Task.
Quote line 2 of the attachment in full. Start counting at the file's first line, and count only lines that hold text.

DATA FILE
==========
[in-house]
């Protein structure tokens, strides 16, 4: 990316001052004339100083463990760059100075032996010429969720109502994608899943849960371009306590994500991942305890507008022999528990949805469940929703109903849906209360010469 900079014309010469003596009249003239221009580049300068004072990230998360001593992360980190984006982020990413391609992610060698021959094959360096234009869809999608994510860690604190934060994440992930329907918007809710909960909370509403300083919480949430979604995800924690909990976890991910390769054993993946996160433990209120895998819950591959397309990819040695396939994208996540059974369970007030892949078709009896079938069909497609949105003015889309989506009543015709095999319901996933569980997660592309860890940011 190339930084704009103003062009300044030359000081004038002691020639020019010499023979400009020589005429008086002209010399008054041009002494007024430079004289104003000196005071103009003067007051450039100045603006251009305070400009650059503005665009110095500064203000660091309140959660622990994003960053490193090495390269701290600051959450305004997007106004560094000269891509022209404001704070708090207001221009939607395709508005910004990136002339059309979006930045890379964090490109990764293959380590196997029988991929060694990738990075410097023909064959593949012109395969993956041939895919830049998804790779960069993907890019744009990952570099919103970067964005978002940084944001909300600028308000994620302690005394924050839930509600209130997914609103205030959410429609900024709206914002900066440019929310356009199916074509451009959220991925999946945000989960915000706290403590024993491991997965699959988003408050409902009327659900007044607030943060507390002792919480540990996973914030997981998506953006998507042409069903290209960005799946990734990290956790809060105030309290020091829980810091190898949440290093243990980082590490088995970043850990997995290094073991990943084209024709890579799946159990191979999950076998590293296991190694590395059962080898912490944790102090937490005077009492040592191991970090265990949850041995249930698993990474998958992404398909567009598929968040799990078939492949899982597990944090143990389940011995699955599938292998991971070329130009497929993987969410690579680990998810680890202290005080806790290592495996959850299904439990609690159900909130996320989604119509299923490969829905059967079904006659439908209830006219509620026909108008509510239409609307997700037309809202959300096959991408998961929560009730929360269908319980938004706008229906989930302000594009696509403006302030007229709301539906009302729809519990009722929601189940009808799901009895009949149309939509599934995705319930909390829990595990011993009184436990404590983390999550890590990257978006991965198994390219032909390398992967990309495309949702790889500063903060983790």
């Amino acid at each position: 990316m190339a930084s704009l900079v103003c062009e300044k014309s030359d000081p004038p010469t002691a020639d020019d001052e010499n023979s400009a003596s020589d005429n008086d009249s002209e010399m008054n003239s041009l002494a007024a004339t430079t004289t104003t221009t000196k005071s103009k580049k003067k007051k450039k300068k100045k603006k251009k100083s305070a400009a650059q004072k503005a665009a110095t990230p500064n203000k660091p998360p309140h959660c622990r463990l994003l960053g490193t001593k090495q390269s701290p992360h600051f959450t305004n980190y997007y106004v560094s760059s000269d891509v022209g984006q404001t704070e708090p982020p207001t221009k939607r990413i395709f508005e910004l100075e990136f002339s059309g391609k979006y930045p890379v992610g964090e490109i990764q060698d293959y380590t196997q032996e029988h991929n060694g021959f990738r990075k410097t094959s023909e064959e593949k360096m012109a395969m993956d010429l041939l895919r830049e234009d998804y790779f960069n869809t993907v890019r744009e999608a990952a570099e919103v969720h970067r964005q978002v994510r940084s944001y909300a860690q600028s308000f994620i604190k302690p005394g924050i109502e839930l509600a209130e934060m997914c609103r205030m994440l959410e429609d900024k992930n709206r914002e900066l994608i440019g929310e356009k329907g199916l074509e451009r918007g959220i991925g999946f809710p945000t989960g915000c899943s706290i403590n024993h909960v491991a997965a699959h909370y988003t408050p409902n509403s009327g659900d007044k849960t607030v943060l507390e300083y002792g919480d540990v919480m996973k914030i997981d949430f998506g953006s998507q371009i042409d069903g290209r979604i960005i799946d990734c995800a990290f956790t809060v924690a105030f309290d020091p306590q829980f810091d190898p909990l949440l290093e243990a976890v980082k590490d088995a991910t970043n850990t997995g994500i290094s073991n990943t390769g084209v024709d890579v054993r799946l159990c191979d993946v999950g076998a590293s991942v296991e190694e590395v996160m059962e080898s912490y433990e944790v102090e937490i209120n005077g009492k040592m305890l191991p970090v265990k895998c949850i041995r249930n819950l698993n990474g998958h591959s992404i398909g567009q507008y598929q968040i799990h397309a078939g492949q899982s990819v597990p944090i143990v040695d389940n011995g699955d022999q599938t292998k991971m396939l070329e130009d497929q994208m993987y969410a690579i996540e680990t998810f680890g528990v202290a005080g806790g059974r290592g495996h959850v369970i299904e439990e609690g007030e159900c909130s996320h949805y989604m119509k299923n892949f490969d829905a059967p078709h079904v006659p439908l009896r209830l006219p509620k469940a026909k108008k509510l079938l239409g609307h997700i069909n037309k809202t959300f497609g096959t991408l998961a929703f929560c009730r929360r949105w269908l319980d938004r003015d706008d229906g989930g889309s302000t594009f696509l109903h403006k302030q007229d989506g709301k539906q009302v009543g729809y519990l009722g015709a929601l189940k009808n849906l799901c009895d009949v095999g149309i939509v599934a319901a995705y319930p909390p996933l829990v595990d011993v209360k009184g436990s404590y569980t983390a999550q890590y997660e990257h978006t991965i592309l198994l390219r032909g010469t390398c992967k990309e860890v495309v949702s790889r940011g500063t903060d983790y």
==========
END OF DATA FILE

């Protein structure tokens, strides 16, 4: 990316001052004339100083463990760059100075032996010429969720109502994608899943849960371009306590994500991942305890507008022999528990949805469940929703109903849906209360010469 900079014309010469003596009249003239221009580049300068004072990230998360001593992360980190984006982020990413391609992610060698021959094959360096234009869809999608994510860690604190934060994440992930329907918007809710909960909370509403300083919480949430979604995800924690909990976890991910390769054993993946996160433990209120895998819950591959397309990819040695396939994208996540059974369970007030892949078709009896079938069909497609949105003015889309989506009543015709095999319901996933569980997660592309860890940011 190339930084704009103003062009300044030359000081004038002691020639020019010499023979400009020589005429008086002209010399008054041009002494007024430079004289104003000196005071103009003067007051450039100045603006251009305070400009650059503005665009110095500064203000660091309140959660622990994003960053490193090495390269701290600051959450305004997007106004560094000269891509022209404001704070708090207001221009939607395709508005910004990136002339059309979006930045890379964090490109990764293959380590196997029988991929060694990738990075410097023909064959593949012109395969993956041939895919830049998804790779960069993907890019744009990952570099919103970067964005978002940084944001909300600028308000994620302690005394924050839930509600209130997914609103205030959410429609900024709206914002900066440019929310356009199916074509451009959220991925999946945000989960915000706290403590024993491991997965699959988003408050409902009327659900007044607030943060507390002792919480540990996973914030997981998506953006998507042409069903290209960005799946990734990290956790809060105030309290020091829980810091190898949440290093243990980082590490088995970043850990997995290094073991990943084209024709890579799946159990191979999950076998590293296991190694590395059962080898912490944790102090937490005077009492040592191991970090265990949850041995249930698993990474998958992404398909567009598929968040799990078939492949899982597990944090143990389940011995699955599938292998991971070329130009497929993987969410690579680990998810680890202290005080806790290592495996959850299904439990609690159900909130996320989604119509299923490969829905059967079904006659439908209830006219509620026909108008509510239409609307997700037309809202959300096959991408998961929560009730929360269908319980938004706008229906989930302000594009696509403006302030007229709301539906009302729809519990009722929601189940009808799901009895009949149309939509599934995705319930909390829990595990011993009184436990404590983390999550890590990257978006991965198994390219032909390398992967990309495309949702790889500063903060983790």